I was dismayed to read yesterday on Miguel’s blog that the State of Alabama is actively banning all blogging in schools and blocking network access to all blogs. 🙁 Sounds like the chilling effect of DOPA is moving forward, even without the legislation becoming law. According to Sheryl Nussbaum-Beach, interviewed by Miguel, the Alabama Supercomputer Authority is currently blocking blog access in the state of Alabama for all schools. Educators are being told they would “violate a state mandate” if they access a blog from school. Ridiculous!

Something similar is going on here in Oklahoma, but in our case it appears people are spreading inaccurate information with regard to the legality of school blogging. At our state Encyclo-Media conference last week in Oklahoma City, Howard Hobbs (Technology Director of Checotah Public Schools) shared a session on Friday titled, “The Blog: Is it Consuming Our Students?” In the session, Howard told participants that new Oklahoma Department of Education technology plan guidelines “require schools to block different types of blogging.” Some participants of the session left with the perception that their school’s E-Rate funding would be jeopardized if their students were involved in a classroom blogging project. After a phone call to Howard to clarify what he said and a phone call to the Oklahoma State Dept of Education’s Instructional Technology division, I confirmed THESE STATEMENTS ABOUT BLOGGING BEING ILLEGAL IN OKLAHOMA SCHOOLS ARE NOT TRUE. Technology plan guidelines for schools in Oklahoma have been updated so district tech plans can be eligible for Federal Title IID grant funding, but NO WHERE in these guidelines is anything mentioned about changes to CIPA, blog filtering, or E-Rate funding being in jeopardy for schools whose students are blogging.

Is this metaphorical classroom blogging “glass” half-full or half-empty? The answer depends on our responses. I think it is half-full. These situations provide opportunities for us to engage in important dialogs with others about the value of safe school blogging environments for our students. Just as the hoopla over MySpace provides opportunities to talk about both the dangers as well as the opportunities of digital social networking, so also do these situations provide new opportunities to talk about educational blogging with people who many not be “informed” on the facts and the positive potential of educational blogging.

In many cases, the answer to “irrational fears” can be more information. This also highlights the importance of showcasing positive results from classroom blogging initiatives in local and national press circles, however. Parents and other community members need to hear regularly about the positive impact blogging is making and can make in our classrooms, when our students are invited to safely write for a global audience.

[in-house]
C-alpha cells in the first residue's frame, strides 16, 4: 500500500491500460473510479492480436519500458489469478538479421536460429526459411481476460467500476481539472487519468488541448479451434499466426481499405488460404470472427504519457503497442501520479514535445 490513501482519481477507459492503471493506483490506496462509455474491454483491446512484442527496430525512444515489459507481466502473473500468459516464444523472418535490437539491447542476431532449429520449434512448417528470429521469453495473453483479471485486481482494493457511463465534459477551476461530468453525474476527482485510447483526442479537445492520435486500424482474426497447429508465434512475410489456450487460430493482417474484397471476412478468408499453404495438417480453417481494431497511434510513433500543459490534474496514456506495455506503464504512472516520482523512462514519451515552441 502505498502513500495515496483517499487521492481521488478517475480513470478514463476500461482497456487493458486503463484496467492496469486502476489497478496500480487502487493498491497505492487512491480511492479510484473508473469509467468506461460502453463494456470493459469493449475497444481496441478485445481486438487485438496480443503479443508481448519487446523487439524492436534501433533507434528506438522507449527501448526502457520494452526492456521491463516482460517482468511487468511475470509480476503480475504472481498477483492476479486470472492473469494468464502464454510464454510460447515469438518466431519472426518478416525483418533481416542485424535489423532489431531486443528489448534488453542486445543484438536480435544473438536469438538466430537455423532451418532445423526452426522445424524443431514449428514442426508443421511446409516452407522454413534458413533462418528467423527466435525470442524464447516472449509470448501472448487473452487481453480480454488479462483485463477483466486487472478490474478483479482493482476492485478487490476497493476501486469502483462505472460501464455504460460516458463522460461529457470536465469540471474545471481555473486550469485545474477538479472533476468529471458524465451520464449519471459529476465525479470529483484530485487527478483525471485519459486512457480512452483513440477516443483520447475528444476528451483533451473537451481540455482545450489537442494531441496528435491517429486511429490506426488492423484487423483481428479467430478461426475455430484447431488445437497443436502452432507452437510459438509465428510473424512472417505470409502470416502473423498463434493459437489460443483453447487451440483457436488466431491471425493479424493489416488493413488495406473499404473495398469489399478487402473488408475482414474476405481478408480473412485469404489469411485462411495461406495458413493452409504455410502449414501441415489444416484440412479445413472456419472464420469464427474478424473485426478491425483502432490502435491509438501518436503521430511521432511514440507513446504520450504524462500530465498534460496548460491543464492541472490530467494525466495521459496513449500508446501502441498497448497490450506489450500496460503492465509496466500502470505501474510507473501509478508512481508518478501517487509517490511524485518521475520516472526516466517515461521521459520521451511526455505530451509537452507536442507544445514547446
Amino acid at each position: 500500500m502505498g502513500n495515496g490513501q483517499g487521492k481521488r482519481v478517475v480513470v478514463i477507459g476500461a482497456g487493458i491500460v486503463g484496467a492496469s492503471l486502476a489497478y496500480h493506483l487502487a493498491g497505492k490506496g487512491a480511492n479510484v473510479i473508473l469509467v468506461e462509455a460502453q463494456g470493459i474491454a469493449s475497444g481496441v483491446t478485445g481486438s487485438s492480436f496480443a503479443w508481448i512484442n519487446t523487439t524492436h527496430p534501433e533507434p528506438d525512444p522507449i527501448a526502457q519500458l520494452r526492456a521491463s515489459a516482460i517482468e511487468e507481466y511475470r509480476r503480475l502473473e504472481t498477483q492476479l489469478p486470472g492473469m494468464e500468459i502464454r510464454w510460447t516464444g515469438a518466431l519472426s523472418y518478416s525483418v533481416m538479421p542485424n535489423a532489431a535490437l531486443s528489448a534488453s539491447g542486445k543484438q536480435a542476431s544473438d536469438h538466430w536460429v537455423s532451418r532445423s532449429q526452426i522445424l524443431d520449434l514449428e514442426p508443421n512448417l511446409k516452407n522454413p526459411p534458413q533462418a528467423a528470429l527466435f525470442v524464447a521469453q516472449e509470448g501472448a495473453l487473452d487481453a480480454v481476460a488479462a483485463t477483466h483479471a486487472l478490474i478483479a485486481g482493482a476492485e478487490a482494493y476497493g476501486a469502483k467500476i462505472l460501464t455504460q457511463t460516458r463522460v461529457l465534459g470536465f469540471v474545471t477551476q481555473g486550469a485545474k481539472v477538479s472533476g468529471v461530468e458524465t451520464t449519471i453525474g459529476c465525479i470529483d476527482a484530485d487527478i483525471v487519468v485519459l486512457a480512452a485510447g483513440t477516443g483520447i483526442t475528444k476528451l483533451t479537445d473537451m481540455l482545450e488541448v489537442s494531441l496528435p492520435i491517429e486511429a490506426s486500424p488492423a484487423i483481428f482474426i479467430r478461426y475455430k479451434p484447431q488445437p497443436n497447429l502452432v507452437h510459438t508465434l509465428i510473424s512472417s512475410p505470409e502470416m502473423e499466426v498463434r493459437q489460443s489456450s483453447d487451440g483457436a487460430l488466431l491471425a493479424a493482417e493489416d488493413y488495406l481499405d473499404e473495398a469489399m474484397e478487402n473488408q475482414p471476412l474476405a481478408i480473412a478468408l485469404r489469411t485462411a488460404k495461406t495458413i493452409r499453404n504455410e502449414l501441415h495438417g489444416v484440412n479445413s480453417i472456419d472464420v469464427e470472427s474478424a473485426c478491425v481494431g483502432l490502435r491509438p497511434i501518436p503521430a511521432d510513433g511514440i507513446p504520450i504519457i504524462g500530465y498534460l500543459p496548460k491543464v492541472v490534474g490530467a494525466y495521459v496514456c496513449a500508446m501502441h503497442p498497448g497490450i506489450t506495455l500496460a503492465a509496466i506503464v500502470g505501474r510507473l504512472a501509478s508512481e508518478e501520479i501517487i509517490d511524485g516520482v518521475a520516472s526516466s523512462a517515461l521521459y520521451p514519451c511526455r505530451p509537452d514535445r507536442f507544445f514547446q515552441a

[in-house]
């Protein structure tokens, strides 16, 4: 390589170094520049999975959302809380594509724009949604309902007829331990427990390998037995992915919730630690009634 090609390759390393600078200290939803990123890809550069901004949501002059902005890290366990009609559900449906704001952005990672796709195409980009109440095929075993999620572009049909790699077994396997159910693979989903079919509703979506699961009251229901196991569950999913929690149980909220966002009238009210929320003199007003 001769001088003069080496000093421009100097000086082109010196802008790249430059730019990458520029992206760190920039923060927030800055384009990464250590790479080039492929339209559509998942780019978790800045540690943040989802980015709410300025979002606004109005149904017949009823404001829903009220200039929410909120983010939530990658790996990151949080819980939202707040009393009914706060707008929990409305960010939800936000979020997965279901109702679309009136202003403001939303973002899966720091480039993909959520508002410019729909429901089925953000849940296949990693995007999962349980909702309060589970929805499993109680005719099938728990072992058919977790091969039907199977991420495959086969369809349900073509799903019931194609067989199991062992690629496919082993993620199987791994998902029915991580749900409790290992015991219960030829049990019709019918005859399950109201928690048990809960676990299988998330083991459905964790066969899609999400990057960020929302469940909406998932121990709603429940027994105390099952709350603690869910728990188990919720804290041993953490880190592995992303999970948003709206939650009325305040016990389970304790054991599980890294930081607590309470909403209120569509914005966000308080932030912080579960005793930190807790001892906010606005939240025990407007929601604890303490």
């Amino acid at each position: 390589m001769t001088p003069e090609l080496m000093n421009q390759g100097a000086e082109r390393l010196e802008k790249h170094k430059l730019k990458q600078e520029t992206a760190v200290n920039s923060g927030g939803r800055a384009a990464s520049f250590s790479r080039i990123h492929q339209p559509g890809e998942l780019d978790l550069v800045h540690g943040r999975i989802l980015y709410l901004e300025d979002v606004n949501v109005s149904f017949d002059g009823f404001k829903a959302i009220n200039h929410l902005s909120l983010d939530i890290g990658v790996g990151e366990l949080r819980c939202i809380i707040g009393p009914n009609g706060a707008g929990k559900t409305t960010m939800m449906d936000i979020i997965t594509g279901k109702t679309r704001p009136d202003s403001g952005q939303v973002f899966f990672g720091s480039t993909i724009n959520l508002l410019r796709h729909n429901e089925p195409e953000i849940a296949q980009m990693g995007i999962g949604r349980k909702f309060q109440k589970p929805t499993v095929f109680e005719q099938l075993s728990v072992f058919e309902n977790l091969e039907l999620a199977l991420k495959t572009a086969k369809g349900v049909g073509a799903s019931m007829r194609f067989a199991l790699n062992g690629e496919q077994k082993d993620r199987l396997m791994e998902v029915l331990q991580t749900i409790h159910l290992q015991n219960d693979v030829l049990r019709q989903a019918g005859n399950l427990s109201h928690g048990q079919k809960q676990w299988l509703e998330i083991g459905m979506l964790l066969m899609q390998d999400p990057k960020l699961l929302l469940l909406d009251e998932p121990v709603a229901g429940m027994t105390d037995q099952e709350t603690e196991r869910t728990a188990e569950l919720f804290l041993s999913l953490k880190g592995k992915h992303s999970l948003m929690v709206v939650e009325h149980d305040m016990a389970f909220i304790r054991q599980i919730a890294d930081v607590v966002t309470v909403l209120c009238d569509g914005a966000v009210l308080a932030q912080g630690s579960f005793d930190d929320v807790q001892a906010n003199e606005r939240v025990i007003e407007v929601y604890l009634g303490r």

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  • This is news to me. I am at a large school that just got a new server last year. I know that our IT director said that our system takes a different route for filtering. I think they are somehow not dependant on the AL Supercomputer Authority. This “state mandate” sounds scary. I am just gonna keep on blogging with my kids until the site comes up blocked. Then you may see a very upset woman!!!! Thanks for the news.

  • I immediately thought of you when I heard this, Brandi! I’m glad your school is using a different filtering service. Hopefully cooler heads will prevail on this!

  • Anthony

    It is interesting as I read this article, I think to myself ” How can I set up a blog in my school for students to write more in the curriculum?” I find it interesting that some states, who are banning the use of blogs, don’t see the potential of blogs as a responsible and effective learning tool. Internet access to web browser can be inappropriately used and can do more harm for students. Why not set up a controlled blog, where filters are in place to create an educational environment where motivated students will express themselves?

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  • Update!

    Cathy Gassenheimer, of the Alabama Best Practices Center had a chance to speak directly with one of the Assistant Superintendents of Education who immediately checked into this issue. He assured her that the network administrators at the department were not aware of any SDE issued mandate blocking all BLOGS. They stated that the determination as what to filter was decided by the local school system. And that the Alabama Super Computer Authority would be asked to open up the appropriate BLOG sights to support the 21st Century learning effort.

    So now we are not certain who said what to whom to get that information circulating to the schools. Bottom line we have now been assured that it indeed is false and that the DoE in Alabama will continue to support educational blogging in schools that feel it is important to student learning.

    Whew! Glad we dodged that bullet!

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